The court erred in directing a verdict at the close of plaintiff's evidence.

Complaint is made also of the allowance of an attorney's fee of only $100 for plaintiffs' attorneys. Since the case must be tried again, that part of the judgment fixing such fee should be vacated and the allowance or disallowance of an attorney's fee should be determined at the conclusion of the trial.

The judgment appealed from is reversed and the case is remanded, with instructions to grant a new trial.

STONE Circuit Judge (concurring).

I concur in the excellent opinion of Judge THOMAS. Since there is to be a new trial, it seems to me advisable to make an additonal statement which may be helpful to the trial judge on retrial.

From the testimony of plaintiffs (at the trial from which this appeal) and from the arguments on this appeal, it would seem that a large issue of fact in this controversy is as to the amount of overtime which can be allowed to the several plainitffs in connection with their duties as caretakers or watchmen. The evidence here shows that plaintiffs slept on the premises and that this sleep was an average of eight or nine hours a night, except when something went wrong necessitating their getting up to care for the property. The claims of plaintiffs cover this time when plaintiffs were sleeping as being hours of employment and, therefore, subject to overtime payment.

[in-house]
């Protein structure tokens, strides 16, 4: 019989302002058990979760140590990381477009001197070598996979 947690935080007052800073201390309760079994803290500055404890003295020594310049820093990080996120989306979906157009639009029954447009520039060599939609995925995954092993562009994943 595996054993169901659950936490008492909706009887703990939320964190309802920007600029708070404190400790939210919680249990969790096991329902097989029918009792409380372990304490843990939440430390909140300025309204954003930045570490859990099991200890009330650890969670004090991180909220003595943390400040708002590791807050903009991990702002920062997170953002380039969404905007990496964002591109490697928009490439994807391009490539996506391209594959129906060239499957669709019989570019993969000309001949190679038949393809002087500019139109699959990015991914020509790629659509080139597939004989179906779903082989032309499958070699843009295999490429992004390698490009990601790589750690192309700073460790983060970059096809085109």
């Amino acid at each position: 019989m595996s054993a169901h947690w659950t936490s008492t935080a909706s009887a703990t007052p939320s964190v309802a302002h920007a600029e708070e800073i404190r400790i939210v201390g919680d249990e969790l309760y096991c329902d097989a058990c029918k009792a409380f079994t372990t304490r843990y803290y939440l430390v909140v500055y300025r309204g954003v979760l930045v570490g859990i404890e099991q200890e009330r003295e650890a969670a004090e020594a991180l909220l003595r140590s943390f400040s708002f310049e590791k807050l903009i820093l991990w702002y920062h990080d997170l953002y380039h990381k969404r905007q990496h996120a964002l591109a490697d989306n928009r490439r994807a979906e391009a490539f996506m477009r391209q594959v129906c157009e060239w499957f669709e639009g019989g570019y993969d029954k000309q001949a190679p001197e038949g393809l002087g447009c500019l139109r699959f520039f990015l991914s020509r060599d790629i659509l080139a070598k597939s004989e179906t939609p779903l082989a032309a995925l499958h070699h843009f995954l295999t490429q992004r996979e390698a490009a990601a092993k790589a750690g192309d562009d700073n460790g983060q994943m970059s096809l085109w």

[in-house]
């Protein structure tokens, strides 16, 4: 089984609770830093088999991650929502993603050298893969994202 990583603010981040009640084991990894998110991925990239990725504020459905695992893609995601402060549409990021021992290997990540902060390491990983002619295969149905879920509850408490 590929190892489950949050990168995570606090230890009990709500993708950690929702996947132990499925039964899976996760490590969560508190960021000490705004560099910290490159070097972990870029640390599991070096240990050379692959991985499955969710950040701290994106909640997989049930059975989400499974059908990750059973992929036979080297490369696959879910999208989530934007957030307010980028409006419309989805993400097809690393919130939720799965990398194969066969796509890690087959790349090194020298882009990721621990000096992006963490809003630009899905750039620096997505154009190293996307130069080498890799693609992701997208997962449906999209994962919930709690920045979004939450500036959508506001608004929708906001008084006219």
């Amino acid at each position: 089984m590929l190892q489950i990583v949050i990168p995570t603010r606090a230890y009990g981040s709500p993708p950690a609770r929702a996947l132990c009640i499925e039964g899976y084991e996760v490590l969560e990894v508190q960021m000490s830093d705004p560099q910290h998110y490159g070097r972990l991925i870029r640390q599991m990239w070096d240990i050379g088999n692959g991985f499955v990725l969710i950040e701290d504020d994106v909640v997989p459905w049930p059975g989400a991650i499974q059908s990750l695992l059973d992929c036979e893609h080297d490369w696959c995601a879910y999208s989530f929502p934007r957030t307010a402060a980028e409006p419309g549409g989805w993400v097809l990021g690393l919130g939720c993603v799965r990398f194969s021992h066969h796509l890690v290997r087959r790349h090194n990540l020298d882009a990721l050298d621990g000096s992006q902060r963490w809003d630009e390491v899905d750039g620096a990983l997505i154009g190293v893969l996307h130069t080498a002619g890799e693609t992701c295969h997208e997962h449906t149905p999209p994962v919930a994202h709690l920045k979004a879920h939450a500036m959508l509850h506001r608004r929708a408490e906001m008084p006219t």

Since this case was taken from the jury at the close of the evidence for plaintiffs, we cannot anticipate what the evidence of defendant, on retrial, will be as to the duties and the work performed by each of the plaintiffs in the capacity of caretaker or watchman. however, we can be reasonably sure that the entire evidence, on retrial, will give the jury a picture of what such employment and duties were and what was done in performance thereof. In rulings on evidence and in the charge on retrial, it may be useful to the trial judge and to the parties to have the view of this court as to whether such time of sleeping should be regarded as hours of employment and, therefore, subject to overtime. The purpose of this separate opinion is to give my own views as to this matter. My view is that the time when these plaintiffs could be sleeping is not to be treated as hours of employment in the factual situation shown in this present record. i do not mean that, in every case nor under all circumstances, sleeping hours should be excluded from employment hours. Whether they should or not must depend upon the factual situation of each case as it appears. That such hours may be excluded under certain fact situations is not a novel idea (see Muldowney v. Seaberg Elevator Co., D.C., 39 F.Supp. 275, 282, and Interpretative Bulletin No. 13, Department of Labor, Wage and Hour division, paragraphs 1, 2, 6 and 7). Nor do I mean to exclude the time when plaintiffs might be aroused at night to care for the property. I cover solely the time when they were or could have been sleeping at night.